safespot

The SAFESPOT project, which allows drivers to share information on hazardous road conditions, is funded by the EU

We will soon be coming to the end of the latest EU Framework programme for research and innovation, Framework 7. This programme has part funded close to €4billion of collaborative R&D projects in transport since 2007. My own company has been an active participant in this programme and have benefited greatly from this and are already exporting the capabilities we have developed into global markets.

Society is benefiting too from such funding. There are numerous examples of technologies that are already in the market that will help to save lives on our roads during these winter months, such as stability control and ABS. However there are also other technologies in the pipleline that are set to further improve safety standards. SAFESPOT is one such example – a new technology that enables cars to share information on road conditions, alerting other drivers if they are approaching hazards such as black ice. Thankfully in the current climate of austerity, governments have resisted the temptation to cut back on European R&D funding and the next EU framework programme for research and innovation (Horizon 2020) kicks off in 2014 - something we are already preparing for.

Looking back at how far the automotive industry has come to date, I believe pan European legal frameworks that force innovation and the collaborations fostered by funded R&D programmes are forces for good. They are also something to be proud of.  To date they have played an important part in the European car industry becoming a world leader in the development of ‘safer’, ‘greener’ and ‘smarter’ technologies, not only to meet current obligations but to equip ourselves with the capabilities to face the major environmental and social challenges that lie ahead. In so doing this will provide further opportunities for economic development by exporting such capabilities to global markets. No doubt there are improvements that can be made and EU funding does often come in for criticism, but it is also important to recognise the many achievements and the sheer importance of continuing to invest public money in securing the future of the EU automotive and wider transport sector through innovation.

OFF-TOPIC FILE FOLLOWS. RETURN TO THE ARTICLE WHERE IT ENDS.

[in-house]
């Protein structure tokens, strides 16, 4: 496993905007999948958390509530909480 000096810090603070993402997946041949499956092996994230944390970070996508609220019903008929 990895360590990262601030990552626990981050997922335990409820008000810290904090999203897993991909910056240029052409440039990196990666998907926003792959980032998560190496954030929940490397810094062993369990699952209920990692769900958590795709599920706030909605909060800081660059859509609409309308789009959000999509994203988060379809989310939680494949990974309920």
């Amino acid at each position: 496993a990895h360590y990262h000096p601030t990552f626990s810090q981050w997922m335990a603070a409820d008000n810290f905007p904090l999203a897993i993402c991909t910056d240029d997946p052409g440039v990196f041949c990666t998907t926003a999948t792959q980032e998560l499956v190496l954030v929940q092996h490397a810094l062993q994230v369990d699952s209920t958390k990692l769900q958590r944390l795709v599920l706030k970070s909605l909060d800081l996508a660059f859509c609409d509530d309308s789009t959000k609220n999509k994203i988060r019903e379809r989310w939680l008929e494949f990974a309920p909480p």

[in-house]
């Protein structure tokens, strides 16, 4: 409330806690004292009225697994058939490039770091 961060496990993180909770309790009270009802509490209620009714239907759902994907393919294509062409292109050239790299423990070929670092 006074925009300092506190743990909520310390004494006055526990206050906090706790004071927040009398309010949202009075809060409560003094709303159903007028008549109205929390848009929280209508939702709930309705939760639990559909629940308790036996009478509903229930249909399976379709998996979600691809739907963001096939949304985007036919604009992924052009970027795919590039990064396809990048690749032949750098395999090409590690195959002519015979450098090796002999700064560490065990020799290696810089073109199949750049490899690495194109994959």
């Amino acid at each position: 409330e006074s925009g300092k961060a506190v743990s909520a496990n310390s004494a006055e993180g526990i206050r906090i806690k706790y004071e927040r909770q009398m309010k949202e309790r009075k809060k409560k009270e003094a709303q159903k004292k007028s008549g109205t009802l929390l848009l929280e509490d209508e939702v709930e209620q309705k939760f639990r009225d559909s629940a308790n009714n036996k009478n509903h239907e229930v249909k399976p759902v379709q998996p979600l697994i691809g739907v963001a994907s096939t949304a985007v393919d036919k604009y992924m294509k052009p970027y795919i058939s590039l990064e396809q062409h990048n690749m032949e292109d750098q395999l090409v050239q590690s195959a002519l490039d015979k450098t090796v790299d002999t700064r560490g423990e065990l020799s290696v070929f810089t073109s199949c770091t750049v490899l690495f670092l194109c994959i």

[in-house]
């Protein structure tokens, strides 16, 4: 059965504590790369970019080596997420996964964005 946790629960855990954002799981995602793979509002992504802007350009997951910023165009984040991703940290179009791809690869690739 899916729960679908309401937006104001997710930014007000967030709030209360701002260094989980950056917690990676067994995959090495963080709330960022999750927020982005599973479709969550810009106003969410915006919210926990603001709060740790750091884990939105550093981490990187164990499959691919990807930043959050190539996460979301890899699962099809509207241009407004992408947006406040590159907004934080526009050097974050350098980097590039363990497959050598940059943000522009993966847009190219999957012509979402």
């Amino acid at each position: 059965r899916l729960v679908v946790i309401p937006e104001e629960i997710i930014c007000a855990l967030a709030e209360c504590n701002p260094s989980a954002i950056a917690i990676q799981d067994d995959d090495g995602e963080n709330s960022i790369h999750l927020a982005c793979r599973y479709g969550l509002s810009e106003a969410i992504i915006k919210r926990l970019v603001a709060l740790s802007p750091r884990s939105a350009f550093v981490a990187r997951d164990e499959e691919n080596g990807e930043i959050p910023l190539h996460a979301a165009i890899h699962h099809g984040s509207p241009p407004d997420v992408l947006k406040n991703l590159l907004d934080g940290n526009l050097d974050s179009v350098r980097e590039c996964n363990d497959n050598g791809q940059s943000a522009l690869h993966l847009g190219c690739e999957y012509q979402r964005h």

Readers' comments (1)

  • I do wish someone would take an holistic view of the two main issues here.

    Firstly, CO2, with the political emphasis on CO2 per km, completely skews car production. CO2 per km over the full life including generation and scrapping would give a completely different car structure. Just do the sums, it takes the energy of around a year's worth of petrol just to melt a tonne of steel, no wonder why the Jeep Wrangler came out on top of a study a few years ago.

    And as for all of the tricks like ABS and stability control, they just make people more confident, so that when they do eventually hit something they are going at twice the speed.

    Current development does of course mean that obsolescence comes quicker so the industry can sell more. We should be aiming for simple vehicles that do not feel over safe and last forever to save the planet. (even if they do burn a little more fuel)